Rape And Sexual Assault

The Demographics of Rape
According to the U.S. Department of Justice, an estimated 91% of the victims of rape and sexual assault are female and 9% are male.

Nearly 99% of the offenders they described in single-victim incidents are male.
Lawrence A. Greenfield. 1997. Sex Offenses and Offenders: An Analysis of Data on Rape and Sexual Assault. Washington, DC: Bureau of Justice Statistics, Office of Justice Programs, US Department of Justice.

80%-90% of violent crimes against women are committed by someone of the same racial background as the victim.
US Department of Justice. 1994. Violence Against Women. Rockville, Maryland: Bureau of Justice Statistics, US Department of Justice.

Sexual Assault Prevalence
1.3 women (ages 18 and over) in the United States are forcibly raped each minute. That translates to 78 per hour, 1,871 per day, or 683,000 per year.
D.G. Kilpatrick, C.N. Edmunds, & A. Seymour. 1992. Rape in America: A Report to the Nation. Arlington VA: National Victim Center.

Overall Crime figures for the state of California from January to June 2000 show a 9.7% increase in the number of reported forcible rapes when compared to the same period in 1999.
Criminal Justice Statistics Center, December 2000.

Rape and sexual assault prevalence is difficult to determine because the crime is significantly underreported. The primary annual government indicators available are the FBI's Uniform Crime Report (UCR), which only includes rapes reported to law enforcement, and the U.S. Department of Justice's National Crime Victimization Survey (NCVS) which involves a survey of U.S. households and tallies offenses reported by victims age 12 and older. Both estimates are thought by many experts to be low. (1) Results of the NCVS released in December 1998 estimated 311,000 rapes and sexual assaults against victims over the age of 12 in the United States in 1997. (2) Results of the UCR indicated approximately 96,000 reported forcible rapes in 1997. (3)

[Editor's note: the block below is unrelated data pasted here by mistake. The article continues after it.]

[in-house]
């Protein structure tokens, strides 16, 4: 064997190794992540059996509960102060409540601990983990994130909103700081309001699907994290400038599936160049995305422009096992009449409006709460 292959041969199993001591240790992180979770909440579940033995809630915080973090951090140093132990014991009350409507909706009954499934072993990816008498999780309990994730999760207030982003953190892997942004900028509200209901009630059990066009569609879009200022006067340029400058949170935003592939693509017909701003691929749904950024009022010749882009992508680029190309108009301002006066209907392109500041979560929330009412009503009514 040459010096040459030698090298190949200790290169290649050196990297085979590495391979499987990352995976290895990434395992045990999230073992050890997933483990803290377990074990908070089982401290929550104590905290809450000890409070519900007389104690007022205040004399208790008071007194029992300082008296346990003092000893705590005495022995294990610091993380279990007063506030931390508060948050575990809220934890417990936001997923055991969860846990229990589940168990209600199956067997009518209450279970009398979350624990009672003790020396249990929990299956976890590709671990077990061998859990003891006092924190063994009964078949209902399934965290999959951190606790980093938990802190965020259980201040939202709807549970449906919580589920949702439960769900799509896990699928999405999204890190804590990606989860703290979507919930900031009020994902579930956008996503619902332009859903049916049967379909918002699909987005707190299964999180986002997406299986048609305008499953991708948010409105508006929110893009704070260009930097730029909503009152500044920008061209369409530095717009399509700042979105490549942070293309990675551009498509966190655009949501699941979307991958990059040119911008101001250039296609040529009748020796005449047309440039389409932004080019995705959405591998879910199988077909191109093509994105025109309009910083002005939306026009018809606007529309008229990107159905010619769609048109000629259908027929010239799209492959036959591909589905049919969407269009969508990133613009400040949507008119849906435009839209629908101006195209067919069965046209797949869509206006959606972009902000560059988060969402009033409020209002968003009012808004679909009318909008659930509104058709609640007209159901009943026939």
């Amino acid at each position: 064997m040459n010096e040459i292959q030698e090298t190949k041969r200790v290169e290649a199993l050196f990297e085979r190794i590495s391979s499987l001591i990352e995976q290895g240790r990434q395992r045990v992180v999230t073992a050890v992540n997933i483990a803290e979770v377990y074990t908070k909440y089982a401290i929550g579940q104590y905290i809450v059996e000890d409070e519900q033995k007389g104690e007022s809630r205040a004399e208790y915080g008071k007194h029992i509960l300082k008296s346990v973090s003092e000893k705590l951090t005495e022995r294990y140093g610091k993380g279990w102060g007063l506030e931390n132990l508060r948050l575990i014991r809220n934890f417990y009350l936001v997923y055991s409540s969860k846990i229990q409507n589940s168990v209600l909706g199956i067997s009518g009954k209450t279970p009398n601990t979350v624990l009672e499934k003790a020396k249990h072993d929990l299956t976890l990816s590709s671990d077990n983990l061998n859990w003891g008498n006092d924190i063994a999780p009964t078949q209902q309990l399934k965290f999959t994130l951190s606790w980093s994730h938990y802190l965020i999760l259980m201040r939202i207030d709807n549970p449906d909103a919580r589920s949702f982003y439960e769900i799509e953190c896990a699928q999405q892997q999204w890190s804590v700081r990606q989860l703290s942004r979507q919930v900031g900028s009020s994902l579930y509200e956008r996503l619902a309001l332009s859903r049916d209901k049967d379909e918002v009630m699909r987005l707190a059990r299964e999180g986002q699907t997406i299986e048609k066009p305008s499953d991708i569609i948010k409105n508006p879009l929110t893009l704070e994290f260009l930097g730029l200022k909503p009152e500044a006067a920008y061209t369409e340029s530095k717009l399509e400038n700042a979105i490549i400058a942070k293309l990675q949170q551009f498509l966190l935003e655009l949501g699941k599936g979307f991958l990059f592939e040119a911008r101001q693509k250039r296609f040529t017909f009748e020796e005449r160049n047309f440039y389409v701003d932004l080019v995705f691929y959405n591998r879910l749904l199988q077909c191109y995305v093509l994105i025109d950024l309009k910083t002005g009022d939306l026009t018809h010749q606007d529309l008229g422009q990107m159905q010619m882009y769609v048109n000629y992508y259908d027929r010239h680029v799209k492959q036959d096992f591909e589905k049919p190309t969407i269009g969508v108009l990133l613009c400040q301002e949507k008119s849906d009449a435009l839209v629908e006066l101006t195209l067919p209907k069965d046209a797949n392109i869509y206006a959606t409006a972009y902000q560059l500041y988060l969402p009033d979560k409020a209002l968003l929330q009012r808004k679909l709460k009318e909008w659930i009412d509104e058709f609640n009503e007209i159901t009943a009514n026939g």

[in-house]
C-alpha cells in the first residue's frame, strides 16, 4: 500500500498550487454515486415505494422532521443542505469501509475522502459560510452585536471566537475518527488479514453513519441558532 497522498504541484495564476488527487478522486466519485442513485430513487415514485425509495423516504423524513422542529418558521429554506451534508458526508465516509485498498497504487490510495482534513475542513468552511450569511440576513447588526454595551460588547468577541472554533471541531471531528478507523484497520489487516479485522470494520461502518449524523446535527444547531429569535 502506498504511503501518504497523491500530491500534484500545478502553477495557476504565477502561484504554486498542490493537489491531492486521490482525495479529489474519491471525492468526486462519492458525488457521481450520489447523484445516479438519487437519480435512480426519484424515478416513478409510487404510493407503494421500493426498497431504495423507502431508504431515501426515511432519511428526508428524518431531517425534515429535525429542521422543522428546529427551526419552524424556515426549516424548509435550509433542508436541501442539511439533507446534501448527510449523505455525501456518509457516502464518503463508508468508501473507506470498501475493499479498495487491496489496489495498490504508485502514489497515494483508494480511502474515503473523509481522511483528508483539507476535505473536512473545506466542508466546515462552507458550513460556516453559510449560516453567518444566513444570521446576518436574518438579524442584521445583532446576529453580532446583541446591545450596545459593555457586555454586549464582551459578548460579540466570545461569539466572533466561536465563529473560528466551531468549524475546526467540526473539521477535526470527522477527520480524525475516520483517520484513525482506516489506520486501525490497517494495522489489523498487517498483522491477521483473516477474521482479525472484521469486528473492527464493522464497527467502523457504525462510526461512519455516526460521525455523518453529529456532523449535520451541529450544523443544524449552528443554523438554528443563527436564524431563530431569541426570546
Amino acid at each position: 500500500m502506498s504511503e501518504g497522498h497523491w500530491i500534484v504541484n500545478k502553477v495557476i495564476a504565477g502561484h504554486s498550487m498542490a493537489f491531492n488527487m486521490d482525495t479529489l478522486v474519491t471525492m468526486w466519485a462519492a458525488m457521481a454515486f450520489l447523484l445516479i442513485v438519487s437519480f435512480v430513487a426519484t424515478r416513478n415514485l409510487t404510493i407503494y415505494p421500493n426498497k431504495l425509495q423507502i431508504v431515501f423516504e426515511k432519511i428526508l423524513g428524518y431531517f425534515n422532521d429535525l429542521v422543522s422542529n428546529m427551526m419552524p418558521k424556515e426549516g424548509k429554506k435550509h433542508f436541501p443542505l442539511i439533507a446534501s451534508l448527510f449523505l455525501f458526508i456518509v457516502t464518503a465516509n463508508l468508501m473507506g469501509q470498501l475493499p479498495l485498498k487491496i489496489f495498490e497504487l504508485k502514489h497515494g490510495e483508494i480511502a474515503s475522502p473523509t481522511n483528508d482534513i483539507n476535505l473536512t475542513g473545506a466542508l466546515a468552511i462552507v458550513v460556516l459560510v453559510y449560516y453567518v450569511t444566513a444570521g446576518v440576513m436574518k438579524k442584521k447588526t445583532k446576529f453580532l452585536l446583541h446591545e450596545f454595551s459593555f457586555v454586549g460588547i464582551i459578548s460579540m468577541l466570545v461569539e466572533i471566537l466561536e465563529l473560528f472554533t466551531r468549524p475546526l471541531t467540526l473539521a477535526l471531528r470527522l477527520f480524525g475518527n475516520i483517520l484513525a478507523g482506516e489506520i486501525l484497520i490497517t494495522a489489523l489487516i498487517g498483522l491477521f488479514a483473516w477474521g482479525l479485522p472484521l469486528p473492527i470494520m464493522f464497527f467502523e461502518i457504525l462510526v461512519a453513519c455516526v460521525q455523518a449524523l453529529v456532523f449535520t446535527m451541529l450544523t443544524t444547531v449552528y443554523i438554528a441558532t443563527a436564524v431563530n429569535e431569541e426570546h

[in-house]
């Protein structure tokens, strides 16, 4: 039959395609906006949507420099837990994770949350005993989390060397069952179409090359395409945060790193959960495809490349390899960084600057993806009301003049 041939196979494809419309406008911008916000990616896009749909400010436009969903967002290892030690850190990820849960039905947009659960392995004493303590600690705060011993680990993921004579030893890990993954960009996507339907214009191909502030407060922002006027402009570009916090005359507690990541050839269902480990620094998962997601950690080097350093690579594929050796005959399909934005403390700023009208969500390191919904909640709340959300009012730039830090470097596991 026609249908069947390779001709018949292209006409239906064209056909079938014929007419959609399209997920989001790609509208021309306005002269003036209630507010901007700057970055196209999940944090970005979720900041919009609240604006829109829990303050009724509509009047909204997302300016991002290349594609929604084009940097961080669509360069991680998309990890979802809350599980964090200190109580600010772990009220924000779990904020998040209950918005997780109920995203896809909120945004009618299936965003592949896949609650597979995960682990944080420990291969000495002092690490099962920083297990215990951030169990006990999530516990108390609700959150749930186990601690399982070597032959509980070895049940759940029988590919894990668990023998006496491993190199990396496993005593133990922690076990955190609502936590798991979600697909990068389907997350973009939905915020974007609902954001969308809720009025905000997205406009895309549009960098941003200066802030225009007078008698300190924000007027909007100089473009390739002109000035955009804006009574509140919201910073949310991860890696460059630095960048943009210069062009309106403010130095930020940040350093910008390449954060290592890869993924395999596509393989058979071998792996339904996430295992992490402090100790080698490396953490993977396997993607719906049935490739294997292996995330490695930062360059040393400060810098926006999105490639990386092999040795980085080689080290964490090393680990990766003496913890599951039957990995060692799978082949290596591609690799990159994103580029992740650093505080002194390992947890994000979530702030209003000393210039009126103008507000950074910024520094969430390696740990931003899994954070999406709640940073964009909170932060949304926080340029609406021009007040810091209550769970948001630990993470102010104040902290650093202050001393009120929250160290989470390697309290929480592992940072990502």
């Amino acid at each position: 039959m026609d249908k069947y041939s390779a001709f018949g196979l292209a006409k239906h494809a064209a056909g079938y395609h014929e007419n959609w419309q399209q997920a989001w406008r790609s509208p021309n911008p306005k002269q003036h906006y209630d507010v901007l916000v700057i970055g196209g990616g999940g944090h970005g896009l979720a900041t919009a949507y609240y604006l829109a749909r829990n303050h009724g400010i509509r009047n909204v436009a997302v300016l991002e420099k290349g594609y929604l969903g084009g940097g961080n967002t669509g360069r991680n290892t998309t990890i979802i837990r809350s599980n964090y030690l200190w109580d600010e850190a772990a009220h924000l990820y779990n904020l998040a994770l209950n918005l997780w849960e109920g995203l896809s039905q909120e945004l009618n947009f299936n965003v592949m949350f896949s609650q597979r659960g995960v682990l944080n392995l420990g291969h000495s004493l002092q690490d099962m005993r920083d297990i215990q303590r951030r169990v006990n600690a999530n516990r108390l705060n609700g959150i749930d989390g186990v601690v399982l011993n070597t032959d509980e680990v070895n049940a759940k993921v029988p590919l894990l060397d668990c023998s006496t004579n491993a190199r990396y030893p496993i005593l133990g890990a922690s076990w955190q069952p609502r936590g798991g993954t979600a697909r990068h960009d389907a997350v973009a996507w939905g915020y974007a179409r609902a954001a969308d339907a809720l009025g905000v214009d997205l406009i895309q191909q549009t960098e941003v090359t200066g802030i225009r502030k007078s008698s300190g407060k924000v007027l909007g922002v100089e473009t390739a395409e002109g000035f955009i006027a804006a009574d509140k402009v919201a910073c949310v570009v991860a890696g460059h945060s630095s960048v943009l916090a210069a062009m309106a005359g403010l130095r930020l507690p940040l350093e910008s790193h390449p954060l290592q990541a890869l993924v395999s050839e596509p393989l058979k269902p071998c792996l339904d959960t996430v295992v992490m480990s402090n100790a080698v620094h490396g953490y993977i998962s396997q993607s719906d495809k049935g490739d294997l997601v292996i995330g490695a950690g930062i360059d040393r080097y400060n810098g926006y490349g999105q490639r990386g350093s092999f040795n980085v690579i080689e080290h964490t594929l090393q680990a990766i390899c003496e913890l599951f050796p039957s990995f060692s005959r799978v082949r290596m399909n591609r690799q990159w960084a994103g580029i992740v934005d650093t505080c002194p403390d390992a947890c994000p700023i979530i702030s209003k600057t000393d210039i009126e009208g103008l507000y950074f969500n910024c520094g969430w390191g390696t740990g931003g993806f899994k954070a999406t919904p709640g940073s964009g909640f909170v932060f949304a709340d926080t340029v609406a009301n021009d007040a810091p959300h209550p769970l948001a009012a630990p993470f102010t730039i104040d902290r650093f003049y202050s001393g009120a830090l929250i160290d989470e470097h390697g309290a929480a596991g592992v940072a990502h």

1. American Medical Association. 1997. Facts About Sexual Assault. Chicago, Illinois: American Medical Association.
  2. Michael Rand. 1998. Criminal Victimization 1997: Changes 1996-97 With Trends 1993-97. Washington, D.C.: Bureau of Justice Statistics National Crime Victimization Survey, Office of Justice Programs, US Department of Justice.
  3. Federal Bureau of Investigation. 1997. Uniform Crime Reports for the United States, 1997. Washington, D.C.: Federal Bureau of Investigation, US Department of Justice.

Reporting

Rape is called the most underreported violent crime in America.

Only 16% of rapes are ever reported to the police. In a survey of victims who did not report rape or attempted rape to the police, the following was found as to why no report was made: 43% thought nothing could be done, 27% felt it was a private matter, 12% were afraid of police response, and 12% felt it was not important enough.
Kilpatrick et al., 1992.

In the United States, a rape is reported every five minutes.
FBI Uniform Crime Report, 1997.

60% of the women who reported being raped were under 18 years old
29% were less than 11 years old
32% were between 11 and 17
22% were between 18 and 24
7% were between 25 and 29
6% were older than 29
3% age was not available
Rape in America: A Report to the Nation, National Victim Center, 1992.

Perpetrators
Only 2% of rapists are convicted and imprisoned.
U.S. Senate Judiciary Committee: Conviction and Imprisonment Statistics, 1993.